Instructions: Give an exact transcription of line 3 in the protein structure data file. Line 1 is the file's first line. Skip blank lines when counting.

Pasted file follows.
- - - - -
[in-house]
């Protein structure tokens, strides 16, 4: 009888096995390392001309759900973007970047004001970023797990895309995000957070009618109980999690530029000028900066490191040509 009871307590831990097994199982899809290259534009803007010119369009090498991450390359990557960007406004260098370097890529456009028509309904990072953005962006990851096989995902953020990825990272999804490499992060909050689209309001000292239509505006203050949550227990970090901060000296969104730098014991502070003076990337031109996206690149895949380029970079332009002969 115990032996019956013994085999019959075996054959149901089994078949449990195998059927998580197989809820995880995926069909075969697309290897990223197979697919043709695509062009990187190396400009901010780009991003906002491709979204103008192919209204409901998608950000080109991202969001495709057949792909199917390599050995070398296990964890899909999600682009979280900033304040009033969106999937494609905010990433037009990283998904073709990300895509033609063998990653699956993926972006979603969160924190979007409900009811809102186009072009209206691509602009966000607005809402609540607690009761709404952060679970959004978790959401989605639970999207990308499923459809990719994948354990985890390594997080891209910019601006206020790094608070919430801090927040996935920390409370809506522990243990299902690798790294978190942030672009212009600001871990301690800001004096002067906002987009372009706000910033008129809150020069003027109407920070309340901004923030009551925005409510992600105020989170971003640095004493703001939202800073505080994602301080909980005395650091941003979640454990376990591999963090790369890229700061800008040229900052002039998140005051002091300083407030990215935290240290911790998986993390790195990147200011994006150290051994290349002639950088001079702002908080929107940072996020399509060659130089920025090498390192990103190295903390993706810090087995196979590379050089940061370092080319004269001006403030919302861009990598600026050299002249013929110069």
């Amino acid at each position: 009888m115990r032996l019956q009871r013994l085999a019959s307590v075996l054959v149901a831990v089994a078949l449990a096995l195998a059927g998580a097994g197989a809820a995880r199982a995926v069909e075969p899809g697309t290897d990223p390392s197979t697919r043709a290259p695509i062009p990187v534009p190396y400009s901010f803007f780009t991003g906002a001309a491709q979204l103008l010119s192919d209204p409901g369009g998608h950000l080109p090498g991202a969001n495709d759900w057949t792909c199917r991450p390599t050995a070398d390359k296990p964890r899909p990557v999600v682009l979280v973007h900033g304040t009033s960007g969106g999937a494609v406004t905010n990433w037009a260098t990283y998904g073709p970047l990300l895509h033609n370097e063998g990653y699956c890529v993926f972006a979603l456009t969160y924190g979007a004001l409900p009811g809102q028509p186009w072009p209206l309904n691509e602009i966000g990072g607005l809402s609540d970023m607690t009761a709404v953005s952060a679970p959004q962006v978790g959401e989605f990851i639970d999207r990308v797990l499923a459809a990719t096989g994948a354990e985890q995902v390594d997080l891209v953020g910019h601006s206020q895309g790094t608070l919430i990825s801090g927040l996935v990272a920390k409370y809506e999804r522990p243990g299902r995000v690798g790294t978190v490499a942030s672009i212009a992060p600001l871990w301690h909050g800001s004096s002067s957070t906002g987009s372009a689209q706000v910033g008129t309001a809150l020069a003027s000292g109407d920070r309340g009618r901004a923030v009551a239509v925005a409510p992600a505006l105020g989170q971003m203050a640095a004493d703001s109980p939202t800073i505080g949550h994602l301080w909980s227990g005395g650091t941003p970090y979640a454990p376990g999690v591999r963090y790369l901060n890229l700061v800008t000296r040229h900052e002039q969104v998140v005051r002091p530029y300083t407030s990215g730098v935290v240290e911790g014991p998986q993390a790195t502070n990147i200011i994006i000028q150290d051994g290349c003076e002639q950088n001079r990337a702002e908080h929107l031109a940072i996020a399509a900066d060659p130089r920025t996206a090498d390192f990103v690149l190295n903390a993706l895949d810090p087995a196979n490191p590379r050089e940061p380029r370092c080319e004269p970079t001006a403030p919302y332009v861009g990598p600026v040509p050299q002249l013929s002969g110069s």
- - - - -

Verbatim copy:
């Amino acid at each position: 009888m115990r032996l019956q009871r013994l085999a019959s307590v075996l054959v149901a831990v089994a078949l449990a096995l195998a059927g998580a097994g197989a809820a995880r199982a995926v069909e075969p899809g697309t290897d990223p390392s197979t697919r043709a290259p695509i062009p990187v534009p190396y400009s901010f803007f780009t991003g906002a001309a491709q979204l103008l010119s192919d209204p409901g369009g998608h950000l080109p090498g991202a969001n495709d759900w057949t792909c199917r991450p390599t050995a070398d390359k296990p964890r899909p990557v999600v682009l979280v973007h900033g304040t009033s960007g969106g999937a494609v406004t905010n990433w037009a260098t990283y998904g073709p970047l990300l895509h033609n370097e063998g990653y699956c890529v993926f972006a979603l456009t969160y924190g979007a004001l409900p009811g809102q028509p186009w072009p209206l309904n691509e602009i966000g990072g607005l809402s609540d970023m607690t009761a709404v953005s952060a679970p959004q962006v978790g959401e989605f990851i639970d999207r990308v797990l499923a459809a990719t096989g994948a354990e985890q995902v390594d997080l891209v953020g910019h601006s206020q895309g790094t608070l919430i990825s801090g927040l996935v990272a920390k409370y809506e999804r522990p243990g299902r995000v690798g790294t978190v490499a942030s672009i212009a992060p600001l871990w301690h909050g800001s004096s002067s957070t906002g987009s372009a689209q706000v910033g008129t309001a809150l020069a003027s000292g109407d920070r309340g009618r901004a923030v009551a239509v925005a409510p992600a505006l105020g989170q971003m203050a640095a004493d703001s109980p939202t800073i505080g949550h994602l301080w909980s227990g005395g650091t941003p970090y979640a454990p376990g999690v591999r963090y790369l901060n890229l700061v800008t000296r040229h900052e002039q969104v998140v005051r002091p530029y300083t407030s990215g730098v935290v240290e911790g014991p998986q993390a790195t502070n990147i200011i994006i000028q150290d051994g290349c003076e002639q950088n001079r990337a702002e908080h929107l031109a940072i996020a399509a900066d060659p130089r920025t996206a090498d390192f990103v690149l190295n903390a993706l895949d810090p087995a196979n490191p590379r050089e940061p380029r370092c080319e004269p970079t001006a403030p919302y332009v861009g990598p600026v040509p050299q002249l013929s002969g110069s």